The re-performance is a copy in action. Its character is somewhere between competent understudy and reanimation. How it is executed moves it further away from or back into its author’s hands. It can be a summoned ghost for authenticity’s sake, an impression to align oneself with canonical familiarity, a deconstruction for the sake of expanding art’s potential, a remix, a cut and paste collage, and an ongoing skirmish between faithfulness and liberties.
The re-performance is a stranger wading in familiarity; a knock off rhinestone suit or an Ulay possession, ranked and filed with possibilities for advancement (and occasional surpassing). The re-performance comes from the written score, documentation, history, canon, archive, command, demand, and capital. The performance, once liberated from the score, exists only for the collective memory of those present for it, an invisible archive that acts in contradiction with art’s typical immutability. The re-performance, in its visible ontology, is therefore a betrayal with mostly good intentions.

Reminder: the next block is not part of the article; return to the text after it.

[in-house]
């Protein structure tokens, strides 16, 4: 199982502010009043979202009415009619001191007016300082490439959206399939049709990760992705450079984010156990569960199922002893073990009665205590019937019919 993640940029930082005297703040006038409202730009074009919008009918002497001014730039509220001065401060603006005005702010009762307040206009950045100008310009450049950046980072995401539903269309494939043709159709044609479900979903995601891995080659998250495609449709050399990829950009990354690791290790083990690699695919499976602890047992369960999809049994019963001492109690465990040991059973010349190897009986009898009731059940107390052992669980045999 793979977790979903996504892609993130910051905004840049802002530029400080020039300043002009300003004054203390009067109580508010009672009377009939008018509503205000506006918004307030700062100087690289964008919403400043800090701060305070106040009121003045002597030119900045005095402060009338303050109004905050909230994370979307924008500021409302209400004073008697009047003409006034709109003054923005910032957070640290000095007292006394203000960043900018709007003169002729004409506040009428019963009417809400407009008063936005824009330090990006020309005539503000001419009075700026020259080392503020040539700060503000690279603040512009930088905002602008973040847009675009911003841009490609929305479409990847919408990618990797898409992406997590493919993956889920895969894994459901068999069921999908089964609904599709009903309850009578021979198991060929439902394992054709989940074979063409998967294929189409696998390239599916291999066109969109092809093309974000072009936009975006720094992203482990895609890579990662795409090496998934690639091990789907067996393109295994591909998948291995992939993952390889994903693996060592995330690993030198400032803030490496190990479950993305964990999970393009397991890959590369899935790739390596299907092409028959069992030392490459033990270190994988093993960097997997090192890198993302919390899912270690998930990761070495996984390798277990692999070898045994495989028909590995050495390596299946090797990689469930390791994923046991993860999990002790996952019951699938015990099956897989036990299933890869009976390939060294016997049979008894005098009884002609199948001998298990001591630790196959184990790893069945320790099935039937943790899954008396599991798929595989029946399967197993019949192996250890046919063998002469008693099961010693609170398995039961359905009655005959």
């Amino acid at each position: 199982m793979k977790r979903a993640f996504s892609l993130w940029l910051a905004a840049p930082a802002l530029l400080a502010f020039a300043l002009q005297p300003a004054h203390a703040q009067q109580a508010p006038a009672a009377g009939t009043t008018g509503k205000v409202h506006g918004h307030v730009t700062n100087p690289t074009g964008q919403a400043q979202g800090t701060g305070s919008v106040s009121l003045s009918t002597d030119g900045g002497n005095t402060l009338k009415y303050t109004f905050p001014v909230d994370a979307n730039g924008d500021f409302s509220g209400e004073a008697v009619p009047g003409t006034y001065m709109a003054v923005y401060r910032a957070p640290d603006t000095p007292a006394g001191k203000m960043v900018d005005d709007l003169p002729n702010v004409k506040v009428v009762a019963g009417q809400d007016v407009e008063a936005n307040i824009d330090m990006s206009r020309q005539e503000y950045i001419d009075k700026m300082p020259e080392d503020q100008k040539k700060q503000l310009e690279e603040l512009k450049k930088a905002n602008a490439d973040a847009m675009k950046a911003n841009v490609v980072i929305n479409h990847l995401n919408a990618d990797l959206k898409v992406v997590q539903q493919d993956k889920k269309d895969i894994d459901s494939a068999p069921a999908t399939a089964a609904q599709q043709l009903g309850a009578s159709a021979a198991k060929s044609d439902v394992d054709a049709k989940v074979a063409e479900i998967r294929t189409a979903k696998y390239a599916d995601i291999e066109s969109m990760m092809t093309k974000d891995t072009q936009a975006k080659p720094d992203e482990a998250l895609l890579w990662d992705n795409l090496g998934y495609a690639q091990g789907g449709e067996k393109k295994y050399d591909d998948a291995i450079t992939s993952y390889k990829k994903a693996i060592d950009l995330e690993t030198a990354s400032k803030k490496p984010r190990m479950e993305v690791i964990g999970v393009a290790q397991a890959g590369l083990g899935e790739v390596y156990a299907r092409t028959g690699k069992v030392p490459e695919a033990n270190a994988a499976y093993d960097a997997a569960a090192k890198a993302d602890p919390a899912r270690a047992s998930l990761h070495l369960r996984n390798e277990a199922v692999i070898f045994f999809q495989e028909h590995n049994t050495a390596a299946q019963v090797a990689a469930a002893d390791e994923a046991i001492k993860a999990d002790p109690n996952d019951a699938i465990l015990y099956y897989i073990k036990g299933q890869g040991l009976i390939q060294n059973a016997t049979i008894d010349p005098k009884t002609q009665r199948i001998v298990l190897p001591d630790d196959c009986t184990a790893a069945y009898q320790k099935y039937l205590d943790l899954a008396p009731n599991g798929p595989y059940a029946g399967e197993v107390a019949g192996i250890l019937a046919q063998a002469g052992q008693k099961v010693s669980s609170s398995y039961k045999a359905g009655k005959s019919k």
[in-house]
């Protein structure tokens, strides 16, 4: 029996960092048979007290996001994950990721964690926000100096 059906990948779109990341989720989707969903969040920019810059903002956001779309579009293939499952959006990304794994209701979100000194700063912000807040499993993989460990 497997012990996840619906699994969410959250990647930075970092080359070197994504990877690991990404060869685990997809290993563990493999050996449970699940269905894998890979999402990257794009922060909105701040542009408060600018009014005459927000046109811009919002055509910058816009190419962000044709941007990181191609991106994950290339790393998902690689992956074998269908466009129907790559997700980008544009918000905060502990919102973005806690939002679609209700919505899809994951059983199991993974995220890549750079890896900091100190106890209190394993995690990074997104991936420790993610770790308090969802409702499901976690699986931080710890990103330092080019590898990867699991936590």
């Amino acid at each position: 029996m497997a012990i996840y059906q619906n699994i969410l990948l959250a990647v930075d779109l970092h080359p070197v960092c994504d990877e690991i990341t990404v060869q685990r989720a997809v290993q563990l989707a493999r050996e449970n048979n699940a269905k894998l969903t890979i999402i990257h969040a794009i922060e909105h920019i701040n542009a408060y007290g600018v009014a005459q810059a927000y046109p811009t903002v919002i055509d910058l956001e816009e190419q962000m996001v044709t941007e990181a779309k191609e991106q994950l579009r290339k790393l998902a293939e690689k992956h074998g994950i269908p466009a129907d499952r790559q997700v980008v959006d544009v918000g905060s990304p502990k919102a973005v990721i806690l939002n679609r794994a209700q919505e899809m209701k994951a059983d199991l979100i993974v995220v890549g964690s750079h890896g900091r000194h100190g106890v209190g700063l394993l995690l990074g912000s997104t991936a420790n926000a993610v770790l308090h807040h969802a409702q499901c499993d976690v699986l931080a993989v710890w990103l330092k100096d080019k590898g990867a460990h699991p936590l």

The re-performance supplants the visible written score with the invisible archive or the photograph. Its genealogy is the audience. Its audience is thus aware of its audience. It is passed on to potentially be passed on again
The first time I performed Nam June Paik's "One For Violin," (1962), I realized I had done so without ever reading the score, only via images from books and the internet. This began an ongoing investigation into how performance works changed based on documentation over scoring or writings.
First performed: Cincinnati Public Library, Main Branch, 2015